These days, those two words have become so synonymous with each other that it seems almost impossible to write one without having to write the other. Fad and diet it appears, are about as inseperable as a newlywed couple on their honeymoon.
But why is that?
Why do diets come and go as quickly as a new music trend or fashion style? Why are they fads? Is it the dieter that is at fault? Or is it the dietician who is to blame? One could argue in favor of both, but that doesn’t necessarily mean that either side is more right than the other.
Take, for instance, the recent Atkins Diet. A diet invented by physician and cardiologist Robert Atkins that he based off a research article published in 1958.
The Atkins diet was known for its limited consumption of carbohydrates to switch the body’s metabolism from metabolizing glucose as energy over to converting stored body fat to energy. Simply put, one did not eat bread, pizza, pasta or anything that had anything resembling carbohydrates while on the Atkins Diet.
The Atkins Diet gained widespread popularity in 2003 and 2004 and at the height of its popularity one in eleven North American adults was on the diet. However, on July 31, 2005, the Atkins Nutritional company filed for Chapter 11 bankruptcy protection after the percentage of adults on the diet declined to two percent and sales of Atkins brand product fell steeply in the second half of 2004.
This diet is just one example of a fad diet that has come and gone over the past 10 years.
The reason I bring this up is because their is a new diet currently sweeping the nation at this moment.
Of course I’m talking about a gluten free diet.
What is a gluten free diet? Well, gluten is a protein complex found in wheat (including kamut and spelt), barley, rye and triticale. The gluten free diet does not include any such foods.
Moreover, the gluten free diet came to light as a diet for those who suffer from celiac disease, as a gluten-free diet is the only medically accepted treatment for celiac disease.
For those who do not suffer from the disease, It has been said that, “…there is no evidence to suggest that following a gluten-free diet has any significant benefits in the general population. There is some evidence to suggest that a gluten-free diet may adversely affect gut health in those without celiac disease or gluten sensitivity.”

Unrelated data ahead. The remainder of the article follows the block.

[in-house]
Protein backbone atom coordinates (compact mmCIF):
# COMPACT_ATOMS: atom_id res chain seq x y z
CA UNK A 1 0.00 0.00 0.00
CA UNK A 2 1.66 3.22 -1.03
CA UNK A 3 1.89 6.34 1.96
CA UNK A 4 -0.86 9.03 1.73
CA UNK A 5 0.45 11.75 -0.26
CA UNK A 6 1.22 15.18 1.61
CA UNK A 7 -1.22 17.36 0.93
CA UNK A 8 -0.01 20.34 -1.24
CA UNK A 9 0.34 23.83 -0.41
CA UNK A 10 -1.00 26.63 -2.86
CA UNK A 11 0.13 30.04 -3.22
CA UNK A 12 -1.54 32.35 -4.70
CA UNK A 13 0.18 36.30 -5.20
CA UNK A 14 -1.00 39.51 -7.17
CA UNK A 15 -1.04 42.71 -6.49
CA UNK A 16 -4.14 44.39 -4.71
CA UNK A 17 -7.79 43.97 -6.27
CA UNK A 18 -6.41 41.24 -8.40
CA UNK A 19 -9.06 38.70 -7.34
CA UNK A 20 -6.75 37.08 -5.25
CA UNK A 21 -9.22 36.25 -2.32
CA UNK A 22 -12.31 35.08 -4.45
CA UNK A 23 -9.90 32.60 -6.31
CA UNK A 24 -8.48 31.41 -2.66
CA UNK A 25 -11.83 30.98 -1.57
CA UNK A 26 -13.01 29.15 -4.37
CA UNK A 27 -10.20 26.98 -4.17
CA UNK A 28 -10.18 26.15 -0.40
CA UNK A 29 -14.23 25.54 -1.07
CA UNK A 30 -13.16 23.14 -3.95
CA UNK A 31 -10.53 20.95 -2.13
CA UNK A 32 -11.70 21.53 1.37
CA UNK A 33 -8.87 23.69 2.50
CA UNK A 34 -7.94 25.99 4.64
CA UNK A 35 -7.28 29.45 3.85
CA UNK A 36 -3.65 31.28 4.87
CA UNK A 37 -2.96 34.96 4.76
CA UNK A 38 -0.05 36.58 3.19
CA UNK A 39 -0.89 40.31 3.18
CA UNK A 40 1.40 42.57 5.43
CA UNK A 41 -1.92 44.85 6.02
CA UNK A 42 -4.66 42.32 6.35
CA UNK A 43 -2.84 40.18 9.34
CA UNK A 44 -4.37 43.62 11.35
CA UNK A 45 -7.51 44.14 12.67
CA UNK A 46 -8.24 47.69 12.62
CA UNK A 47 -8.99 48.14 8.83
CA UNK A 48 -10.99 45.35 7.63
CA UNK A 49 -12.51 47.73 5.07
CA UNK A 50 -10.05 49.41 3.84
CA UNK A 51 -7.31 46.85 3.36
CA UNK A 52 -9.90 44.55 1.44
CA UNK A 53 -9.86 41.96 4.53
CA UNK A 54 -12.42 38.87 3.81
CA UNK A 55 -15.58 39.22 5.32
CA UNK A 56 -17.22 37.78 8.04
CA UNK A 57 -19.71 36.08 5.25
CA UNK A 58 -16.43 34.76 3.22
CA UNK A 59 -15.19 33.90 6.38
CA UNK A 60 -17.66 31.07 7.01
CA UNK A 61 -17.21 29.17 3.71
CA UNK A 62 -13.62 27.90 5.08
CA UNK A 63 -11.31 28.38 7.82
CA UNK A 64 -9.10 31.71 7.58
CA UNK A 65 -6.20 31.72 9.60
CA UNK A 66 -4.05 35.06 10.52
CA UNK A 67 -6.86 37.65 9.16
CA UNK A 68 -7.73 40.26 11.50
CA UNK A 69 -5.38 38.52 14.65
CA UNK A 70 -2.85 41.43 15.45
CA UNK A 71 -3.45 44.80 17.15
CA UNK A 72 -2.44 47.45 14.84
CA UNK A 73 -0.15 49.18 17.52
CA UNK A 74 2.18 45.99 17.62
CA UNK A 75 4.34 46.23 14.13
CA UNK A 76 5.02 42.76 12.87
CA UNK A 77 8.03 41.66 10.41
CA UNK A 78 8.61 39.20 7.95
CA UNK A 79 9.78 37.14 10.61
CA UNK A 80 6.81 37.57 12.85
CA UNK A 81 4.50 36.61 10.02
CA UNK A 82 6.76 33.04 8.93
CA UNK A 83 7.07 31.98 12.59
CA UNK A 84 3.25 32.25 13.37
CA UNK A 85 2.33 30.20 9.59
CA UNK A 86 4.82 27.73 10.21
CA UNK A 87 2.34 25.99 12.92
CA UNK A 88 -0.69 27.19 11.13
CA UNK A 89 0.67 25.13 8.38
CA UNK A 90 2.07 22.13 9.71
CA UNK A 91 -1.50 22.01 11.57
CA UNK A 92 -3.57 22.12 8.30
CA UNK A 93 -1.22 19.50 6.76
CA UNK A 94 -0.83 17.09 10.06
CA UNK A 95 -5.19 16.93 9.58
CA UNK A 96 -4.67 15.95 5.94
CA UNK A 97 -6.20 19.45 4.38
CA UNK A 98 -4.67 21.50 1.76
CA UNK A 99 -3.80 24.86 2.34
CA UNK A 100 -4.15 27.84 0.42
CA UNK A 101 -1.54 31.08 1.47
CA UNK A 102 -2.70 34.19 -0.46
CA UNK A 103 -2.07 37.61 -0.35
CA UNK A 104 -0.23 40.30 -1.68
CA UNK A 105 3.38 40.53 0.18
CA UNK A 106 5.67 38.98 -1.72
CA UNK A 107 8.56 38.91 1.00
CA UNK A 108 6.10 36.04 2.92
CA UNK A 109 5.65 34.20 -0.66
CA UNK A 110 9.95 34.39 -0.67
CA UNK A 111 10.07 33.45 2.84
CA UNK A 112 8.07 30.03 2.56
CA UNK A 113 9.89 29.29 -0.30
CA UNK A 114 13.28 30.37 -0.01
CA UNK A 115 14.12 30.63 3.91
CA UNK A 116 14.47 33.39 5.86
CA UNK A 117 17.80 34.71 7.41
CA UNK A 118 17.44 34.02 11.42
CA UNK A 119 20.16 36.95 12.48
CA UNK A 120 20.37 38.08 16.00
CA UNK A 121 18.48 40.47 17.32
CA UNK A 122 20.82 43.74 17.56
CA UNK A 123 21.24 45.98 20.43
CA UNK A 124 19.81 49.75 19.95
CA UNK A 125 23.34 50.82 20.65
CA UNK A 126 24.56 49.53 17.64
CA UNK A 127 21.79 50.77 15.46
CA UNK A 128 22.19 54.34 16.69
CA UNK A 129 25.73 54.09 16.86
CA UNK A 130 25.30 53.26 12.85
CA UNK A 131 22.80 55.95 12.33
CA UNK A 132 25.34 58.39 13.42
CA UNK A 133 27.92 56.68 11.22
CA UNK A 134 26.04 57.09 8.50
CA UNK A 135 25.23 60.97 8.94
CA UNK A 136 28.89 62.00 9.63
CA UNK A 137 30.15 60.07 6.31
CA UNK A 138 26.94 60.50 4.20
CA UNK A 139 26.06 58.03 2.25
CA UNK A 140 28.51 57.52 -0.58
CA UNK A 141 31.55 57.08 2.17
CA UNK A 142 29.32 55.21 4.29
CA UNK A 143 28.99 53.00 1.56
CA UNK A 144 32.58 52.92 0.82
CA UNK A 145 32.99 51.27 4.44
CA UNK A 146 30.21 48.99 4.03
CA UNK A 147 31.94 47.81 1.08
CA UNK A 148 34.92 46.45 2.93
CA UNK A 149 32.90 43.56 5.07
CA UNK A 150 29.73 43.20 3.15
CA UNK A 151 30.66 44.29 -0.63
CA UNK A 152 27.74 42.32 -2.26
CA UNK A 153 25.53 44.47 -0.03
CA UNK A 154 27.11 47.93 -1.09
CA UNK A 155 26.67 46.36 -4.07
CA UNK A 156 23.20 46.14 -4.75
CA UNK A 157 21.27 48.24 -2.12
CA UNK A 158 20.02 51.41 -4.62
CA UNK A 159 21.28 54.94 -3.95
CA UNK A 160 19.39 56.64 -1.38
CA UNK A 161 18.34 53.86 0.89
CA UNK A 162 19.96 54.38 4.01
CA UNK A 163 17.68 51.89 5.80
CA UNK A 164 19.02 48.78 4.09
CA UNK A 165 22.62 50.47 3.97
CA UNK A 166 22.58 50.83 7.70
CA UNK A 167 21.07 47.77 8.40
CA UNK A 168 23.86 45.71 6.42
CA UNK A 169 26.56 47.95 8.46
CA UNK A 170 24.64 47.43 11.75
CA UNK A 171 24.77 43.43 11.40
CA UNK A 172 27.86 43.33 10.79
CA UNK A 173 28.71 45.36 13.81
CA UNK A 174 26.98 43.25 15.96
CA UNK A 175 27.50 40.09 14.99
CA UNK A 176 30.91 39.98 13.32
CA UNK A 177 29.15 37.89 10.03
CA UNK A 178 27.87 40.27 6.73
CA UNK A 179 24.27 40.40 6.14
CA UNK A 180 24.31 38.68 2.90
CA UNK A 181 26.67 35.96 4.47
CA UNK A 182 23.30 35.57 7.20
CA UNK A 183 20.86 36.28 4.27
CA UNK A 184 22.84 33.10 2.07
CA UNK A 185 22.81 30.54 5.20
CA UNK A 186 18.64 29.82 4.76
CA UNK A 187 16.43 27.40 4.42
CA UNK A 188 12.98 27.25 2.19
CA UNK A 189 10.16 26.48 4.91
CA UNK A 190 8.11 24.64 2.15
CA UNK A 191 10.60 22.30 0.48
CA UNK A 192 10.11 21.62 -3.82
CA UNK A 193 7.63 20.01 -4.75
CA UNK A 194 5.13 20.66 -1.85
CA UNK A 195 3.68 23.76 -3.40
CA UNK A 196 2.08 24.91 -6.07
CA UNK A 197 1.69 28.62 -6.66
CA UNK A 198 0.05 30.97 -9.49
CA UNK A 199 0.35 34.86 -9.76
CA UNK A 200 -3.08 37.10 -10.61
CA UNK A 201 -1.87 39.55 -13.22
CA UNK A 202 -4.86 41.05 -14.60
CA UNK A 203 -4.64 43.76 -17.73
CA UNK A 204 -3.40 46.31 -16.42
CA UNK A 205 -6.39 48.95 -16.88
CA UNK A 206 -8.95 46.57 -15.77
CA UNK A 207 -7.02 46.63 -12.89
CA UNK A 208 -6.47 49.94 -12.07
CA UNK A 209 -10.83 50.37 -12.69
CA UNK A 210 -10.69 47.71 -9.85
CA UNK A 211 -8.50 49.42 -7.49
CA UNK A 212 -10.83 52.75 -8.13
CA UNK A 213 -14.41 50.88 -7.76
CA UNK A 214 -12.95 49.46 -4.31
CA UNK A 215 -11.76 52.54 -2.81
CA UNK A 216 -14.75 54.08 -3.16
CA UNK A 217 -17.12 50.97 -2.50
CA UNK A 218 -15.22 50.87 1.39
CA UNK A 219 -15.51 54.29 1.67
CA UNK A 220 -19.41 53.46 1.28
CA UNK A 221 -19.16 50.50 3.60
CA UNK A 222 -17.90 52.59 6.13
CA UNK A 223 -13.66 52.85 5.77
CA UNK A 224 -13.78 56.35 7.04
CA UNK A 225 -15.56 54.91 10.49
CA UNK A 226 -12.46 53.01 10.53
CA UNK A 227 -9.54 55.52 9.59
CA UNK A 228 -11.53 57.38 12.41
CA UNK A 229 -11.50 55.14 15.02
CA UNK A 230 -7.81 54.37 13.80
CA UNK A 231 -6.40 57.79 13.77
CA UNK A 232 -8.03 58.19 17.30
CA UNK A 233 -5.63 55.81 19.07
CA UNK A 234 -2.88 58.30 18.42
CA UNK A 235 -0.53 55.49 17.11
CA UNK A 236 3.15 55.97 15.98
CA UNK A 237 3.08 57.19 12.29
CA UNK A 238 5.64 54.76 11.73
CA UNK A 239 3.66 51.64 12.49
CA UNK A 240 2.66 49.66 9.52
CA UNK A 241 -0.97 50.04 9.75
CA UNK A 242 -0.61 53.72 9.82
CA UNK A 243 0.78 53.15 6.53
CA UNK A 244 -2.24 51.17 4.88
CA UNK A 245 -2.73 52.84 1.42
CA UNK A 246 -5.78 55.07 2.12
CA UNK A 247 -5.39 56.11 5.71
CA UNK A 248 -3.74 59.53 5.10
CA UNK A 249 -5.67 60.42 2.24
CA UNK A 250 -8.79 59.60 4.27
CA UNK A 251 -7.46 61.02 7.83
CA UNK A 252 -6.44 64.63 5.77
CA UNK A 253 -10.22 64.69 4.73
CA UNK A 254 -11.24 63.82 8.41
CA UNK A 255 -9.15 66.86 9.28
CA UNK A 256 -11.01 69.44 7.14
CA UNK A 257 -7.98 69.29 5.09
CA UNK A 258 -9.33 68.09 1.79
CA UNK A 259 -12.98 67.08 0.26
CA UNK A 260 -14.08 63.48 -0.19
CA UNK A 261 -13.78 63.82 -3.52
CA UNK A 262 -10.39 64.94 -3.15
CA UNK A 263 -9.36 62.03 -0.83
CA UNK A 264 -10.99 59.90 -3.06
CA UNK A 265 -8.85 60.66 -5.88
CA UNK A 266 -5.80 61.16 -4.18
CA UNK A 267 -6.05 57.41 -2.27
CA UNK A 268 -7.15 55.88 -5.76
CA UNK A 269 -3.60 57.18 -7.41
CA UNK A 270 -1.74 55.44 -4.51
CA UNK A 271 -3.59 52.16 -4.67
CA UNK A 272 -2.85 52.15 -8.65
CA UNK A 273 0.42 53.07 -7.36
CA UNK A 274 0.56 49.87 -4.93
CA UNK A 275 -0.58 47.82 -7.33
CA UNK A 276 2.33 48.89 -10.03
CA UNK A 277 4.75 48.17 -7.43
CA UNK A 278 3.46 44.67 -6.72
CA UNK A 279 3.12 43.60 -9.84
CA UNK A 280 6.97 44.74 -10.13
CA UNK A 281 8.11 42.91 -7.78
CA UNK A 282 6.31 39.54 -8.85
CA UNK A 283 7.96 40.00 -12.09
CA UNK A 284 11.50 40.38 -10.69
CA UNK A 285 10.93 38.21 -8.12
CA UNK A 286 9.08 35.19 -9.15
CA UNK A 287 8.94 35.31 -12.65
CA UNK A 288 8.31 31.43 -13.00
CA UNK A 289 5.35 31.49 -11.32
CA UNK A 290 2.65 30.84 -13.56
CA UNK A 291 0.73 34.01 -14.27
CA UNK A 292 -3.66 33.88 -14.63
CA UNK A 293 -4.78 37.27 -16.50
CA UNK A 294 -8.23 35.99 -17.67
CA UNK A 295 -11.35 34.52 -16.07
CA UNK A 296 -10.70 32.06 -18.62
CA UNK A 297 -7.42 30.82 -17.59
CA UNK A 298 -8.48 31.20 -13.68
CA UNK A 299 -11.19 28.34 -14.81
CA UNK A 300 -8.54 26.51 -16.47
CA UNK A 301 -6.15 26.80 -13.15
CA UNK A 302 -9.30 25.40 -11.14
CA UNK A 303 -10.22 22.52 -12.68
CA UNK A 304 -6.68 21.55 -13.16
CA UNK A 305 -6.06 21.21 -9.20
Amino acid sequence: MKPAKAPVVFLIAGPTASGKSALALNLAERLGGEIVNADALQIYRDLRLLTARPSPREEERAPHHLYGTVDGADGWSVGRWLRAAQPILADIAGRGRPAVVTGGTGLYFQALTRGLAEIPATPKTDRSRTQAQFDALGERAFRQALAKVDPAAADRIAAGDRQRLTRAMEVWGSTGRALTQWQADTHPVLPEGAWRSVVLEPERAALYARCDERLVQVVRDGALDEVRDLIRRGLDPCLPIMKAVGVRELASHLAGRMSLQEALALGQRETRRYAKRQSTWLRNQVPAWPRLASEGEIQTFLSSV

So with that, why are so many people without celiac disease turning to a gluten free diet in 2013.
According to a New York Times blog, many advocates of the diet believe that avoiding gluten gives them added energy and alleviates chronic ills. Oats, while gluten-free, are also avoided, because they are often contaminated with gluten-containing grains. Celebrities like Miley Cyrus, the actress and singer, have urged fans to give up gluten. “The change in your skin, physical and mental health is amazing!” she posted on Twitter in April.
Dr. Stefano Guandalini, medical director of the University of Chicago’s Celiac Disease Center, agrees that some people who do not have celiac receive a genuine health boost from a gluten-free diet.
As with most nutrition controversies, most everyone agrees on the underlying facts. Wheat entered the human diet only about 10,000 years ago, with the advent of agriculture.
As the blog states:
“For the previous 250,000 years, man had evolved without having this very strange protein in his gut,” Dr. Guandalini said. “And as a result, this is a really strange, different protein which the human intestine cannot fully digest. Many people did not adapt to these great environmental changes, so some adverse effects related to gluten ingestion developed around that time.”
Moreover, furthering Dr. Guandalini’s point, some experts speculate that the changes in wheat itself—the hybrid varieties we eat today contain more gluten than the stuff our ancestors ate. Yet we’ve been eating hybrid wheat for a half century.
Another theory is the increasingly popular “hygiene hypothesis,” the notion that a lack of “good” bacteria in the developed world is causing our immune systems to go haywire and target formerly harmless proteins in nuts, grains, and other foods as dangerous invaders—a situation perhaps compounded by our overuse of antibiotics, which destroy intestinal flora.
As one who has latched on to the gluten free diet (not because of celiac disease, but because of weight loss purposes), the digestive changes – in addition to the dietary changes – have been nothing short of spectacular.
Plus, within the framework of a gluten free diet, one trades highly processed foods for fresh food made from healthful raw ingredients.
Now doesn’t that sound nice & refreshing?